- The Washington Times - Wednesday, January 18, 2023

Climate change was a pillar of this week’s annual World Economic Forum, a recurring theme that featured gloom-and-doom warnings from global business and political elites who gathered in Davos, Switzerland, to discuss pressing issues facing society.

Several prominent speakers voiced alarmist rhetoric because countries have backslid on climate pledges in the face of volatile energy markets. However, some attendees jetted to the meeting in private airplanes.

White House Climate Envoy John Kerry praised the attendees for being “extraterrestrial” in their pursuit of “saving the planet,” at one point equating climate change to World War II.

“It’s pretty extraordinary that we, a select group of human beings… are able to sit in a room and come together and actually talk about saving the planet,” he said. “It’s so, almost extraterrestrial, to think about saving the planet. If you said that to most people, most people would think you’re just a crazy tree-hugging, lefty-liberal do-gooder.”

Mr. Kerry said time was running out to prevent the planet from warming beyond a 1.5-degree Celsius threshold set by the international community that would bring irreparable damage.

“I am not convinced we can get there in time to do what the scientists said, which is avoid the worst consequences of the crisis. Those worst consequences are going to affect millions of people all around the world,” he said.

Former Vice President Al Gore tried to make a connection between xenophobia and climate change, which he said is set to create 1 billion refugees this century.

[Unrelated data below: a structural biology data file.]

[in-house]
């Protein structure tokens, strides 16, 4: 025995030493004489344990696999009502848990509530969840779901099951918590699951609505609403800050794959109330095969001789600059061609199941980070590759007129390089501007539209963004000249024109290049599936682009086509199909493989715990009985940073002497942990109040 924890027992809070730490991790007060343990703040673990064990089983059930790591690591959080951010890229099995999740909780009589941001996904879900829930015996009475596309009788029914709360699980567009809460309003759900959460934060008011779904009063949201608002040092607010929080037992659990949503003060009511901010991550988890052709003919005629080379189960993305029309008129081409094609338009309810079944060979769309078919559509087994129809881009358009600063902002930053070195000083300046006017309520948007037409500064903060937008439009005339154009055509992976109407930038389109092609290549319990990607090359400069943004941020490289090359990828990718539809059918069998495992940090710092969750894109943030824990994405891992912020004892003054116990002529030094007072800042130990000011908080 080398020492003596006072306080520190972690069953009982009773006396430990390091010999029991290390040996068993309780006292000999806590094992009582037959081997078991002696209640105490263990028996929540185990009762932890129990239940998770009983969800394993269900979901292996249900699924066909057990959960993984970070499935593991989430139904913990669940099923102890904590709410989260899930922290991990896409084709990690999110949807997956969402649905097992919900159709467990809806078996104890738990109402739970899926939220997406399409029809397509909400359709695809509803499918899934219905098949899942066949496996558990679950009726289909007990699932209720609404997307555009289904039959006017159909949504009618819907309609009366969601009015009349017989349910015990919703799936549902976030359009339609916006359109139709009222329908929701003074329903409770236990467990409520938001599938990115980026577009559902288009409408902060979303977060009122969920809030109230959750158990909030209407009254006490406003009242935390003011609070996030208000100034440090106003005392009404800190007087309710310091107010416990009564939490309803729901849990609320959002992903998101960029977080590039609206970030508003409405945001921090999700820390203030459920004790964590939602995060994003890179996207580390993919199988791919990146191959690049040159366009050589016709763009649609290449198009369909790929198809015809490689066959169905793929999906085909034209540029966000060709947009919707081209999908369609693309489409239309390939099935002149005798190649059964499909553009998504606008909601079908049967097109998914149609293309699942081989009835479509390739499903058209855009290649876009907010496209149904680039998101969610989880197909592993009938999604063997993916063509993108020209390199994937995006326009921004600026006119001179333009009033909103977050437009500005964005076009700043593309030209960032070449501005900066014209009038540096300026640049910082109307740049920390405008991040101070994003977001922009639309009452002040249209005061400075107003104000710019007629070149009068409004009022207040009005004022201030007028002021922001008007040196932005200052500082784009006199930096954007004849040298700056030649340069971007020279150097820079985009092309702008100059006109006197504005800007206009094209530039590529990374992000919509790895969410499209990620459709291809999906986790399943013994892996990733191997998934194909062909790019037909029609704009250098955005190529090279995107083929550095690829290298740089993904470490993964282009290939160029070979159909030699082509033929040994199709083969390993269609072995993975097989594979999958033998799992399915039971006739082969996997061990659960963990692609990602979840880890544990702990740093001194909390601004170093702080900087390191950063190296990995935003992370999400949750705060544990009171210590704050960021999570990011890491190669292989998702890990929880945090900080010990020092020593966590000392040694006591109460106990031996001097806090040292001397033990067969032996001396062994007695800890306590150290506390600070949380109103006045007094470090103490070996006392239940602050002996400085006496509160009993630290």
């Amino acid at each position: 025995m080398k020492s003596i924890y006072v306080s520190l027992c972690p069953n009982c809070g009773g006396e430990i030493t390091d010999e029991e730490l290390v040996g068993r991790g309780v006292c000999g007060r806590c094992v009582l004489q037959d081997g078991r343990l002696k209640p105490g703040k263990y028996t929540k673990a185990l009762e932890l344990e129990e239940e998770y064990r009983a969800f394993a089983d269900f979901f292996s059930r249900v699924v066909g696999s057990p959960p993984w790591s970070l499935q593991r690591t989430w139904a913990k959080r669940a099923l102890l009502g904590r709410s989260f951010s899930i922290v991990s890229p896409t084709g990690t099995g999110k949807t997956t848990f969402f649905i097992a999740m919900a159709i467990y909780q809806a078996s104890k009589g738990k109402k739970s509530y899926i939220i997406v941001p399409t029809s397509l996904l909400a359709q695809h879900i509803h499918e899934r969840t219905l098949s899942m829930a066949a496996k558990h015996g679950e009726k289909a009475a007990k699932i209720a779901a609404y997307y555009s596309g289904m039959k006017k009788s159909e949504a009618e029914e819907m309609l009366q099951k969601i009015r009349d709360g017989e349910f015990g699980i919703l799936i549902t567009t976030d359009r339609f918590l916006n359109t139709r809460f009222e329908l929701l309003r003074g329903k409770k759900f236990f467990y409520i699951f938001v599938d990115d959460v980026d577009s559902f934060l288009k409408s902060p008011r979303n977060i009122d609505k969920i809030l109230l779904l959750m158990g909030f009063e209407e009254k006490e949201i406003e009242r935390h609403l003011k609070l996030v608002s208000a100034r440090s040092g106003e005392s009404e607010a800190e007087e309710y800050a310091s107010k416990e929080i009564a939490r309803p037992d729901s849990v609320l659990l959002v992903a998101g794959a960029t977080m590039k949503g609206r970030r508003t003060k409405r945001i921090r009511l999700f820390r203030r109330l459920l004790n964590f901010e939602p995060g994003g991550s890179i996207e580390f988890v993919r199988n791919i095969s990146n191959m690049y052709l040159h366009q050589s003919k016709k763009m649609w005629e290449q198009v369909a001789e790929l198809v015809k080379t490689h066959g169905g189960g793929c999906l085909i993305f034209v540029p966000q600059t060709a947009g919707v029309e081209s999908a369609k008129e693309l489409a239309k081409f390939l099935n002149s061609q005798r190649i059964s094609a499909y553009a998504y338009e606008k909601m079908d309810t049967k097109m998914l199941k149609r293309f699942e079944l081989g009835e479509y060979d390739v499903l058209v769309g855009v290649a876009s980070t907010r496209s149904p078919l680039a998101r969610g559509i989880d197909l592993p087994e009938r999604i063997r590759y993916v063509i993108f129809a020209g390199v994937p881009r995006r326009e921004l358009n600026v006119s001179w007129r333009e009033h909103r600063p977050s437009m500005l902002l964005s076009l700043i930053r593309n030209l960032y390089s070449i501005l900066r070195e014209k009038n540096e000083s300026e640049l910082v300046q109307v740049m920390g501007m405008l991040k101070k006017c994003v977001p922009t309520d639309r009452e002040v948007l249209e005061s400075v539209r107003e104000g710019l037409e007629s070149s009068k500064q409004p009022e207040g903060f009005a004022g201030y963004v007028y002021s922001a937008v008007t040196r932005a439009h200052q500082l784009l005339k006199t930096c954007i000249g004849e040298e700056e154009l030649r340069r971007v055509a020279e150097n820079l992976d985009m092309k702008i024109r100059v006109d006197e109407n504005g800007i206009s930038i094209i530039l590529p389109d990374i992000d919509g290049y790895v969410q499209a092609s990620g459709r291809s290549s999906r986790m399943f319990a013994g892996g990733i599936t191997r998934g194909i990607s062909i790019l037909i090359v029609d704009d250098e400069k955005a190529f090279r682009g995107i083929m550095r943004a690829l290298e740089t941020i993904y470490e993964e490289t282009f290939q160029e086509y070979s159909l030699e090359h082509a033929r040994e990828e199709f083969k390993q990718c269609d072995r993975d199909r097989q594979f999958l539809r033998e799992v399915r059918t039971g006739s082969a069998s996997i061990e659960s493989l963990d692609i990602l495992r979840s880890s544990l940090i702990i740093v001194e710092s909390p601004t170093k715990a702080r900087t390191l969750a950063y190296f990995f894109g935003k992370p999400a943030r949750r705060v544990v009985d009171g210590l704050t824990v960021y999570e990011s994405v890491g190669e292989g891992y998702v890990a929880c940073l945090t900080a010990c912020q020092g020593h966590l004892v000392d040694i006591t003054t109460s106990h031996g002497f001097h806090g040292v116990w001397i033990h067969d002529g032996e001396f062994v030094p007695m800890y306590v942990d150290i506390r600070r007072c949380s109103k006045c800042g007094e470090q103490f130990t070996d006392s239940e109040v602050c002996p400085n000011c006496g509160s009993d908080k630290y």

“Look at the xenophobia and political authoritarian trends that have come from just a few million refugees,” Mr. Gore said. “What about a billion? We would lose our capacity for self-governance on this world. We have to act.”

Speaking at the 2020 World Economic Forum, Mr. Gore had compared climate change to the 9/11 terrorist attacks and historical battles, including the Battles of Thermopylae, Agincourt, the Bulge and Dunkirk.

Johan Rockström, director of Germany’s Potsdam Institute for Climate Impact Research, suggested the Earth is “facing something deeper” than simply a climate crisis — “mass extinction, air pollution, undermining ecosystem functions, really putting humanity’s future at risk.”

“This is a planetary crisis,” he said.

Joyeeta Gupta, professor of environment and development in the global south at the University of Amsterdam, labeled it a safety and justice crisis.

“Many areas in the world are uninhabitable,” she said. “This uninhabitable zone is increasing. If we continue with our greenhouse gas emissions, then by 2070, as many as 3 billion people will live in uninhabitable zones, and mostly in poorer countries.”

Conservative critics note that the most extreme and dire environmental predictions stretching back decades have failed to become reality.

Attendees were also put on blast by green activists for “ecological hypocrisy,” who at one point blocked a private jet airport used by forum-goers.

Private planes at last year’s World Economic Forum accounted for more than 1,000 trips to airports serving the Swiss mountain resort, or emissions equivalent to about 350,000 cars, a Greenpeace International study found. That’s twice as many private jets going to and from the region compared with an average week, said the report, which was published last week.

“The rich and powerful flock to Davos in ultra-polluting, socially inequitable private jets to discuss climate and inequality behind closed doors,” said Klara Maria Schenk, a campaigner for Greenpeace. “This annual private jet bonanza is a distasteful master-class in hypocrisy… It’s about time our political leaders start to lead by example instead of producing hot air in secret meetings with big business.”

• Ramsey Touchberry can be reached at rtouchberry@washingtontimes.com.

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